The Minister of Small Business Development, Ms Lindiwe Zulu, has told the Select Committee on Economic Business Development that her department is championing the cause of South African small businesses.

“Small business issues were not adequately addressed while the department was housed at the Department of Trade and Industry. In two and half years we have engaged on advocacy programmes to champion the cause of small business,” Minister Zulu said.

She led a strong delegation that came to brief Parliament on the department’s annual report. The department again this year achieved a clean audit and is among those departments that honour the 30-day payment period to service providers.

She said the department is operating within the framework of the National Development Plan which, if correctly implemented, could result in the country realising 5% economic growth and 11 million jobs by 2030.

She outlined a number of projects that the department is involved in, including agricultural projects, such as an SAB Miller initiative, the Crop 16 yield, and the best performing cooperatives initiative.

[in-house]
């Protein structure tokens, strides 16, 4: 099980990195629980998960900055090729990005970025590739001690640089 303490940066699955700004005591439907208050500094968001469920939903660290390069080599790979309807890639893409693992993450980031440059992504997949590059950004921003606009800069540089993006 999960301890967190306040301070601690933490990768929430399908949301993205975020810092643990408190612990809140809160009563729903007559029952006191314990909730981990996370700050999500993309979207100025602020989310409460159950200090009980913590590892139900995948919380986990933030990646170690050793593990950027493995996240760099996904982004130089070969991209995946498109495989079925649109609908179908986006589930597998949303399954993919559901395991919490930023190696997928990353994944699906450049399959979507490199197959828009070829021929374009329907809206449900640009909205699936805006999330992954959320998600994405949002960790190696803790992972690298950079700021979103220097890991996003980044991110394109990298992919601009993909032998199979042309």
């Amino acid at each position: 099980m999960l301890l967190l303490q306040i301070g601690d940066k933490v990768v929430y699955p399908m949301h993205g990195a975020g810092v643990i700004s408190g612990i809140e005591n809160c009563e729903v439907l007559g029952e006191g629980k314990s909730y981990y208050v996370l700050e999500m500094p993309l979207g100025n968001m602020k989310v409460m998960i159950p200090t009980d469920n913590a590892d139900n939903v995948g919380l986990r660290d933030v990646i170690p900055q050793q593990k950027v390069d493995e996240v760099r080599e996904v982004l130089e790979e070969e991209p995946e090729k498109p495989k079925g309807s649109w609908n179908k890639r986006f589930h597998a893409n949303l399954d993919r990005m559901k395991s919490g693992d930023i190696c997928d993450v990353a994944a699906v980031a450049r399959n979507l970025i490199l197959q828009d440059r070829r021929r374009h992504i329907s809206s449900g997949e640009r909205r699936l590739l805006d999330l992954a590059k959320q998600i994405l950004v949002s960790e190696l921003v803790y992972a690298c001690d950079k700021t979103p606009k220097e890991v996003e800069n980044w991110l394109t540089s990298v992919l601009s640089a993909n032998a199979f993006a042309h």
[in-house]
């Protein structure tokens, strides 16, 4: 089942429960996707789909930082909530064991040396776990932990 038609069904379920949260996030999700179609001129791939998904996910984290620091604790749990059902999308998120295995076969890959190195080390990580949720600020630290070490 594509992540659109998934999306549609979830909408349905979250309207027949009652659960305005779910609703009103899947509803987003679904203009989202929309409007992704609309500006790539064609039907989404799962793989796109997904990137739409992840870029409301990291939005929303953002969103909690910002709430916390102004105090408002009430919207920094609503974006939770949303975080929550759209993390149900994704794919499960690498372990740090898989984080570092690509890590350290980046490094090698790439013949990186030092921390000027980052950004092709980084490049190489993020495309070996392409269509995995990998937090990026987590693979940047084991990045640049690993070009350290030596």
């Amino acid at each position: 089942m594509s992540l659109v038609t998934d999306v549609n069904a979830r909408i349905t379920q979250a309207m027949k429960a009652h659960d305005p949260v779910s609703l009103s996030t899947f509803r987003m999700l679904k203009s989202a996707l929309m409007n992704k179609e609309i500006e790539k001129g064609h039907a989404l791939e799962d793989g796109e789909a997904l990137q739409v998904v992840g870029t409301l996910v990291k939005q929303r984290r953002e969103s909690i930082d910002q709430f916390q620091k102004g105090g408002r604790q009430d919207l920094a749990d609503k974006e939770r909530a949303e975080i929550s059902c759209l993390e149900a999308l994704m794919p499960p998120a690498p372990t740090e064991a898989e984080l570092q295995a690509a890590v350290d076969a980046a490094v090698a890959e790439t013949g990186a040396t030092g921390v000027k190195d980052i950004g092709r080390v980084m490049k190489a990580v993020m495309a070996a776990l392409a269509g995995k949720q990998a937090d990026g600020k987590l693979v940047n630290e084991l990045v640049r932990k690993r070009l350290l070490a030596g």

Committee Member Eddie Makue asked about the impact of development zones on small businesses and also wanted to know if anything was being done about foreign-owned shops that established cooperatives in an attempt to avoid paying taxes.

Committee Chairperson Mr Mandla Rayi wanted to know if there was coordination among departments when it came to promoting small businesses. He also asked for comparisons with international standards and if the budget supported goals set.

Other members wanted to know about the role of Technical and Vocational Education and Training in producing the required entrepreneurial skills. Members also asked about corruption and how it impacted on small business, and the role of the Development Bank.

Minister Zulu replied that corruption and collusion especially in the construction sector is a complicated web that government should deal with decisively. “Big companies are taking advantage of the fact that small and black-owned companies are struggling. It is the small businesses that are at the heart of the thriving economies, such as India and China. The small, medium and micro enterprises (SMMEs) out there are trying, but the lending conditions are difficult and should be revisited. In the last financial year, about 18 000 SMMEs registered for tax collection.”

She said it would be unacceptable for foreign nationals to establish co-operatives simply to escape taxes.

Source: Parliament of the Republic of South Africa